May 14, 2015:
Iran insists that it has developed its own clone (Bavar-373) of the Russian S-300 anti-aircraft missile system. Iran began work on the Bavar-373 began in 2010, after Russia refused to deliver S-300 systems Iran had ordered. International sanctions, plus pressure from the United States and Israel led Russia to cancel the Iranian order. Iran has issued progress reports ever since and Bavar-373 is supposed to be ready for final testing in 2016. The actual Iranian missile for the Bavar-273 is called the Sayyad 3 and it appears to be the same size and shape as the S-300 missile and carried in similar canisters. Iran insists that Bavar-373 is superior to the S-300. Now that Russia has agreed to deliver S-300s Iran will have to reveal if it believes its own propaganda about which system is superior.
The original S-300 was known to NATO, during the Cold War, as the SA-10 and it entered service in the late 1970s and was upgraded several times since then. One major upgrade came to be called the SA-12 and it entered service in the late 1980s. Finally, there was the SA-21, which was so different from the original S-300 that it was given a new name by the Russians: the S-400. These systems began entering service, slowly, in 2007.
Each S-300 battery consists of 4-8 launcher vehicles (each with two missiles, plus two reloads). There are also radar vehicles and a command vehicle. The S-300V/SA-12 missiles had a range of 75 kilometers and were considered somewhat similar to the American Patriot systems. Later models of the S-300V had some capability to shoot down short range ballistic missiles. The SA-10/12 launcher vehicle also contains a guidance radar. The most recent version of S-300 (S-400) is supposed to be (according to Russia) superior to the American Patriot. But while the Patriot has over two decades of combat experience the S-300 has none.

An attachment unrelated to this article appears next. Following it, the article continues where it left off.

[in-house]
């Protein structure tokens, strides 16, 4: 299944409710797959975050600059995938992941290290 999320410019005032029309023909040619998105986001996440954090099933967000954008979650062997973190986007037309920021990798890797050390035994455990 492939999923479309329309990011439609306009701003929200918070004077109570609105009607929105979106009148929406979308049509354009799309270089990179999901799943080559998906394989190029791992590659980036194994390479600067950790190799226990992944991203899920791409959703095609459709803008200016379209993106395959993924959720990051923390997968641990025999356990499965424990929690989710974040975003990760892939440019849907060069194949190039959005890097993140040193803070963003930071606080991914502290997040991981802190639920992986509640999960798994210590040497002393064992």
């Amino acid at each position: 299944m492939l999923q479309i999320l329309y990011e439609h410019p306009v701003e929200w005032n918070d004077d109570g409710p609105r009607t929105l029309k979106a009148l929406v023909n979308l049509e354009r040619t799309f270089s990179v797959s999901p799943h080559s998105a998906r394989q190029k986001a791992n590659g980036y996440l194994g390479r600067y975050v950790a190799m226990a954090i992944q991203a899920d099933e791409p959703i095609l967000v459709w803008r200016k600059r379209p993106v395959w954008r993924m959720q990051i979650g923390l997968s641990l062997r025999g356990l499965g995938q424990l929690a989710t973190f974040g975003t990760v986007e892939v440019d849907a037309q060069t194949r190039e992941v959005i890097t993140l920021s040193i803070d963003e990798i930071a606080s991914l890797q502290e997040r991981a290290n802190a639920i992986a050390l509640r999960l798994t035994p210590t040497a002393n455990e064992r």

Meanwhile Bavar-373 is not the first anti-aircraft missile system Iran claims to have developed. In 2013 Iran announced it had built a factory to produce the Sayyad-2 anti-aircraft missile. This is an upgrade of the Sayyad-1, which was based on the old (1950s) Russian SA-2. Sayyad-1 entered service in 1999. Both Sayyad 1 and 2 copied much from the Chinese HQ-2, which is itself an upgrade of the Russian S-75/SA-2 system. Sayyad-2 appears to have incorporated technology from the American HAWK and Standard surface to air missiles.
Sayyad-2 is a two ton, two stage anti-aircraft missile with a maximum range of 80 kilometers and max altitude of 20,000 meters (65,000 feet). The Sayyad-2 has better electronic countermeasures than Sayyad-1 but it is still dependent on the ground radar for guidance to a target and is vulnerable to electronic interference. Sayyad-2 is believed to have a more effective warhead.
The Chinese HQ-2 has been in use since the late 1960s and has been upgraded several times with modern electronics, an improved warhead, better rocket motors, and more maneuverability and turned it into a much more effective HQ-2 early in the 21st century. Iran has been getting military technology from China for over two decades. This apparently included the tech for the solid fuel rocket motors used by the Sayyad-2 and possibly some of the electronics. If an attacker does not have good electronic countermeasures the Sayyad-2 could be quite effective. China also has lots of S-300 and may have sold or leaked technical data on that system to Iran.